A country not divided: A comparison of public punitiveness and confidence in sentencing across Australia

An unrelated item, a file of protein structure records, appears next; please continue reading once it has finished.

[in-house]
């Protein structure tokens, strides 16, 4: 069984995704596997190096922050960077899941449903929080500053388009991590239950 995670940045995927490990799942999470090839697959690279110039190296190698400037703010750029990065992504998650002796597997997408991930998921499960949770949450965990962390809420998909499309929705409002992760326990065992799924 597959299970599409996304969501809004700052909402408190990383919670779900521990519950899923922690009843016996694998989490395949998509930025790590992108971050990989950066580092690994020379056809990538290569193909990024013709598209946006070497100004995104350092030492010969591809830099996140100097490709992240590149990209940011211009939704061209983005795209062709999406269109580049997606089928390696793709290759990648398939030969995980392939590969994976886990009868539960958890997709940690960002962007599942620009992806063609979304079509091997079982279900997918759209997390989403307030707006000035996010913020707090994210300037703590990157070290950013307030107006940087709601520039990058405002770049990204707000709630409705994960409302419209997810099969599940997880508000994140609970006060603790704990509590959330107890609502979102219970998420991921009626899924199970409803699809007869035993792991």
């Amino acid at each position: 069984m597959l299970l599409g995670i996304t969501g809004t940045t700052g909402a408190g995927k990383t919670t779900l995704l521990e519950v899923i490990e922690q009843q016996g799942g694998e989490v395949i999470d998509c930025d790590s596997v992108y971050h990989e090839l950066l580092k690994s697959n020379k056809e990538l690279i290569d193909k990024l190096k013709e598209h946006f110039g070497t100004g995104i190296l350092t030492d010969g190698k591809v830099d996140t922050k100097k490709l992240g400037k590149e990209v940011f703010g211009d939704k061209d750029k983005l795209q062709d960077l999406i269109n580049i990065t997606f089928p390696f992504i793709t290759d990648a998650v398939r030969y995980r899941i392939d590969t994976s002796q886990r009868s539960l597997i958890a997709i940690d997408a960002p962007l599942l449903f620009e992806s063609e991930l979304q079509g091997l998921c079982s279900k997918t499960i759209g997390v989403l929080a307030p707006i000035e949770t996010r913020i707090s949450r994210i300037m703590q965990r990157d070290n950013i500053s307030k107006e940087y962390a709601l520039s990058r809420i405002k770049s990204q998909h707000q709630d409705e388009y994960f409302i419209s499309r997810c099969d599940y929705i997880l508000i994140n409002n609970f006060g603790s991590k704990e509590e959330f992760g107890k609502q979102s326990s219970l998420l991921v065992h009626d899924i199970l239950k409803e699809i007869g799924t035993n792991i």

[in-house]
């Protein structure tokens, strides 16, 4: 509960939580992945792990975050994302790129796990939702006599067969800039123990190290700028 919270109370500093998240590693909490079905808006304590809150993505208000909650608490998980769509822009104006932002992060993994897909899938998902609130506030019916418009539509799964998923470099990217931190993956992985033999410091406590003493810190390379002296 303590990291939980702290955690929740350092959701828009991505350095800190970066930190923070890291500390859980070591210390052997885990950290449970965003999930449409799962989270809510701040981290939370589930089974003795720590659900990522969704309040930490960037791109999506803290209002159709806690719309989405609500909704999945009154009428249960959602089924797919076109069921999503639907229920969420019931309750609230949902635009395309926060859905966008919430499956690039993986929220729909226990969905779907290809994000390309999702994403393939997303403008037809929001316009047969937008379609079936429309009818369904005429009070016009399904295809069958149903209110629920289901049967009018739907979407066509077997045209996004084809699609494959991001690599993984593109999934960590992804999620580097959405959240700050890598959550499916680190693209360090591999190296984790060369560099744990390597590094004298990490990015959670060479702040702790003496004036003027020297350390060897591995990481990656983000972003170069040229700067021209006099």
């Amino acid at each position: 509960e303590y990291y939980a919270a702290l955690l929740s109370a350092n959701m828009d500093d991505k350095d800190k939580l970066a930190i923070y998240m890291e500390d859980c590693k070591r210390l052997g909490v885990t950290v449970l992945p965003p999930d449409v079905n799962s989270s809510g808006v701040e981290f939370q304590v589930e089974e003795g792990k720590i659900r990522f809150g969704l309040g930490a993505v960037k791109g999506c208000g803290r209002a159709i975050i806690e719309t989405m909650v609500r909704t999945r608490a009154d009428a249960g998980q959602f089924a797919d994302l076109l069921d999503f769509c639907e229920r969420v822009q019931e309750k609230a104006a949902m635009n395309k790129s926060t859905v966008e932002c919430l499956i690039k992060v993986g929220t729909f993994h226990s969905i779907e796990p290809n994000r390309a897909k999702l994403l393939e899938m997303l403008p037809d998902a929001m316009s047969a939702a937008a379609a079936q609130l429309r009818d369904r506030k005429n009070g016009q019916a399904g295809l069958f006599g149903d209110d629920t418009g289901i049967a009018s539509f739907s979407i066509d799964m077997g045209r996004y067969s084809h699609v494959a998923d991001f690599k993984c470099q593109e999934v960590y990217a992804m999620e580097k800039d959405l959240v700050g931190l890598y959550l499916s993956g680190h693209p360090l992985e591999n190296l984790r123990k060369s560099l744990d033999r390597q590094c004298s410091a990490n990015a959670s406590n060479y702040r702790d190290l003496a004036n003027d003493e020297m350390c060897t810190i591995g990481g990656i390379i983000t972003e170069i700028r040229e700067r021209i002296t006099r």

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Changes to sentencing legislation are often introduced or justified on the basis of satisfying public opinion. If sentencing policy is a reflection of public opinion we should see a concordance between different sentencing policies and public opinion. This paper provides a comparison between Australian States and Territories in terms of two key measures of public attitude concerning sentencing: confidence in sentencing and punitiveness. These results are based on a comprehensive telephone survey (N = 6005) of Australian adults which utilized a stratified random sample of households from the Electronic White Pages. It was found that there were only minor differences in the key measures of public attitude despite the notable differences between the States and Territories of Australia with respect to sentencing policy. Differences in public attitudes across jurisdictions were small, accounting for less than 2 per cent of variation in confidence in sentencing and punitive attitudes scores. In addition, despite the predicted moderately negative association between confidence in sentencing and punitiveness, neither of these variables was related in any systematic way to jurisdictional differences in imprisonment rates. The major implication of these findings is that the wide differences in sentencing practice and policy between jurisdictions in Australia are not linked to differences in public attitudes, supporting Beckett's (1997) argument that sentencing policy is better understood as a function of political initiative rather than a direct articulation of public attitude.
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